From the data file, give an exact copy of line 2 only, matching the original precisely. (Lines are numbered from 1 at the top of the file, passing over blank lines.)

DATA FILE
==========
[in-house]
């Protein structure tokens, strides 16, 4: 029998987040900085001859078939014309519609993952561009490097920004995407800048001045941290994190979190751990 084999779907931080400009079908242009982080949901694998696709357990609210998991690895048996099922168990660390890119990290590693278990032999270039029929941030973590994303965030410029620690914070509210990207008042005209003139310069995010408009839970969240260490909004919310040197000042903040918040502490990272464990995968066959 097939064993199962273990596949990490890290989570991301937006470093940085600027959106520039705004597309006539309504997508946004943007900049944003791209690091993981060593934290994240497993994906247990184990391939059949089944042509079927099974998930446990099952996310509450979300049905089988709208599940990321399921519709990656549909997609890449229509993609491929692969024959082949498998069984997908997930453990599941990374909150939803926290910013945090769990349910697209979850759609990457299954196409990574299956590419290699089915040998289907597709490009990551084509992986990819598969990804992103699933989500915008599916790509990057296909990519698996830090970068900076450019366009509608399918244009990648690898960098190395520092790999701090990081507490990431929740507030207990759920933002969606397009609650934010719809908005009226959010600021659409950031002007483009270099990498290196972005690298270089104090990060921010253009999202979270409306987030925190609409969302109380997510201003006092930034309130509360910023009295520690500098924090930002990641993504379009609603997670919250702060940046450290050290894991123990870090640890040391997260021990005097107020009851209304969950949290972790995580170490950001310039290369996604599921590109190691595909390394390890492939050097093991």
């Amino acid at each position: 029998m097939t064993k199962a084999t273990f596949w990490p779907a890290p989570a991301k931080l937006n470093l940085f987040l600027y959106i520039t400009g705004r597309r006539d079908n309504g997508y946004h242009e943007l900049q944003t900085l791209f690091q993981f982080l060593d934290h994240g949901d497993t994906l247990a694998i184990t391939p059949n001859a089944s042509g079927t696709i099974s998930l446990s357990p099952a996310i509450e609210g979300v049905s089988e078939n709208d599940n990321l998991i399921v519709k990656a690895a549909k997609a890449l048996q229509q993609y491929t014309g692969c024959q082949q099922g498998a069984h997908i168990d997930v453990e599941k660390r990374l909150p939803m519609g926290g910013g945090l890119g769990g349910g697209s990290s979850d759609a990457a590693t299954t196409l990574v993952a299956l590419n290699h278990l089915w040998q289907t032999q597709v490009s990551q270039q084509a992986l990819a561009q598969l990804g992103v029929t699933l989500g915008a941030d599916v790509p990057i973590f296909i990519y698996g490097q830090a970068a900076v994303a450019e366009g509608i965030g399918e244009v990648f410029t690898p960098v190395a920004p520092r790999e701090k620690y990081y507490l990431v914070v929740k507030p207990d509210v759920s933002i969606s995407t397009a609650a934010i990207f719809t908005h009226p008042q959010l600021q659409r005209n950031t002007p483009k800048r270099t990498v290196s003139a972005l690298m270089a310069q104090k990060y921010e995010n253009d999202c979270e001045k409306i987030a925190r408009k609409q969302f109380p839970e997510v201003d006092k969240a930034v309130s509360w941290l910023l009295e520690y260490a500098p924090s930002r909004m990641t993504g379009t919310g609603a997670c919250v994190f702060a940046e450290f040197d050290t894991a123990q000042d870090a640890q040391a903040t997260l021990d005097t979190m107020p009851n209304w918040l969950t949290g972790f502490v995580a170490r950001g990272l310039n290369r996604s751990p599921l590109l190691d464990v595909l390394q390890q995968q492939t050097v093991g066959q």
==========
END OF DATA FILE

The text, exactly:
């Protein structure tokens, strides 16, 4: 029998987040900085001859078939014309519609993952561009490097920004995407800048001045941290994190979190751990 084999779907931080400009079908242009982080949901694998696709357990609210998991690895048996099922168990660390890119990290590693278990032999270039029929941030973590994303965030410029620690914070509210990207008042005209003139310069995010408009839970969240260490909004919310040197000042903040918040502490990272464990995968066959 097939064993199962273990596949990490890290989570991301937006470093940085600027959106520039705004597309006539309504997508946004943007900049944003791209690091993981060593934290994240497993994906247990184990391939059949089944042509079927099974998930446990099952996310509450979300049905089988709208599940990321399921519709990656549909997609890449229509993609491929692969024959082949498998069984997908997930453990599941990374909150939803926290910013945090769990349910697209979850759609990457299954196409990574299956590419290699089915040998289907597709490009990551084509992986990819598969990804992103699933989500915008599916790509990057296909990519698996830090970068900076450019366009509608399918244009990648690898960098190395520092790999701090990081507490990431929740507030207990759920933002969606397009609650934010719809908005009226959010600021659409950031002007483009270099990498290196972005690298270089104090990060921010253009999202979270409306987030925190609409969302109380997510201003006092930034309130509360910023009295520690500098924090930002990641993504379009609603997670919250702060940046450290050290894991123990870090640890040391997260021990005097107020009851209304969950949290972790995580170490950001310039290369996604599921590109190691595909390394390890492939050097093991």